For the third time in a year, the fossil fuel industry and its allies in Congress are trying to eliminate a trailblazing law that requires new federal buildings to be largely free of fossil fuels by 2030.
But this time the effort is gaining momentum—in part because it has surprising support from mainstream energy efficiency advocacy groups in Washington D.C.
Their decision to back industry has ruffled the feathers of several environmental organizations and green building advocates, who say the law is critical to decrease America's dependence on fossil fuels. Some feel deceived.
"It was a slap in the face," said Ed Mazria, founder of the New Mexico-based Architecture 2030, a building sector advocacy group that focuses on climate change.
New York City's $19.5 billion plan to adapt to climate change may be the world's most ambitious. But Mayor Michael Bloomberg is hardly alone in trying to find ways to prepare his city for rising seas and extreme weather as the global fight to limit warming to 2 degrees Celsius fades.
Roughly 20 percent of cities around the globe have developed adaptation strategies, according to a 2011 estimate by researchers at the Massachusetts Institute of Technology. In the United States, city, county and state governments have developed more than 100 adaptation plans, a separate count by the Georgetown Climate Center found. And through a UN-financing initiative, wealthy nations have poured $11 billion into developing countries to help on adaptation in the past few years.
Experts interviewed by InsideClimate News said that unlike Bloomberg's plan—which detailed 250 climate adaptation strategies and put a price tag on most of them—few other cities have outlined specific actions or provided concrete details on how government agencies should implement initiatives or pay for them.
In 2008, Virginia resident Ruth McElroy Amundsen took her first stab at using shareholder activism to spur action on climate change—she introduced a resolution that challenged Dominion Resources Inc., Virginia's largest emitter of greenhouse gases, to get more of its electricity from renewables.
Since then the 51-year-old NASA engineer and mother of two has helped spark a growing movement to pressure Dominion to respond to global warming concerns. Last month, the informal network of 20 activists achieved its biggest success yet: Shareholders representing nearly a quarter of Dominion's shares voted "yes" on a proposal to require the utility to report to investors on the financial risks that climate change poses to its business.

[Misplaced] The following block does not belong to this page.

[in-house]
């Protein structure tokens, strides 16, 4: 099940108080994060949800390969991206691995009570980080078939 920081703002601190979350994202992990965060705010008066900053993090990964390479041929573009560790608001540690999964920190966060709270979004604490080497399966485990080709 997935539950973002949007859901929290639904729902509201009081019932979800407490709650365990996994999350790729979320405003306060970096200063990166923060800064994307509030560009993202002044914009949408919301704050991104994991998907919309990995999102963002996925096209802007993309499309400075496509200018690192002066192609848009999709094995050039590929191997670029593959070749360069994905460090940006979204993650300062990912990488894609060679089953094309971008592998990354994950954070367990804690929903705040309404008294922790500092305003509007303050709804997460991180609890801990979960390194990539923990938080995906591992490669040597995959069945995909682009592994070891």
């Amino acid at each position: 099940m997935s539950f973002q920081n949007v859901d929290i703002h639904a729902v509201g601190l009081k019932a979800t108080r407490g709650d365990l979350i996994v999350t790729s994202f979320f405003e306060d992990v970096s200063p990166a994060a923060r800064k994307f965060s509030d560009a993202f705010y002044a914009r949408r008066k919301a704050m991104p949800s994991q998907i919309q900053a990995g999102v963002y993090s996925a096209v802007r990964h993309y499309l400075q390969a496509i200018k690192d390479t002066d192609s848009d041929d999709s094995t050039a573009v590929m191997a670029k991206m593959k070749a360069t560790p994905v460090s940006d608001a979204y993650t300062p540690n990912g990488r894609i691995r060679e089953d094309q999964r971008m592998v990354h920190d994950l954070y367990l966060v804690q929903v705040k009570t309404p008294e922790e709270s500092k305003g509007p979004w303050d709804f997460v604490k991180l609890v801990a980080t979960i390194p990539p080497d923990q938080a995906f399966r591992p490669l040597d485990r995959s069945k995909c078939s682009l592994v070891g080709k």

That wasn't enough to pass the resolution, but it was by far the highest number of "yes" votes ever cast for a climate resolution to Dominion. It was a surprising result, the activists say, because the company has been particularly resistant to climate and renewable energy policies.
California is replacing oil with cleaner-burning fuels in cars and trucks, thanks to a landmark low-carbon fuel rule, according to a recent report. But the rule's fate is uncertain amid legal chaos and a shortfall in the production of clean biofuels.
The report, conducted by researchers at the Institute of Transportation Studies at the University of California, Davis, said California drivers saved more than two billion gallons of gasoline in the two years since the launch of the rule—about as much gas as the state uses in two months. The carbon emissions reduction is equal to taking half a million vehicles off the road.
Companies "are meeting and exceeding the standard," said Sonia Yeh, the report's lead author and a research scientist at the institute.
But the standard remains in legal limbo.
Shareholders of one of the country's biggest hotel chains have struck down a resolution that would force the company to consider replacing energy-guzzling shower heads with more efficient ones—yet its backers are claiming victory.
Although only nine percent of Choice Hotels shareholders voted in favor of the resolution, the proposal is one of a handful of global warming resolutions that companies tried to dismiss in this year's proxy season—but that the U.S. Securities and Exchange Commission said must be put to a vote. The trend reflects continued concerns by the SEC about the business risks of climate change.
"They're enforcing their rules in a way that allows a lot more climate-related resolutions to go through to a vote," said Rob Berridge, program manager at Ceres, a coalition of sustainability focused investors with $11 trillion in assets.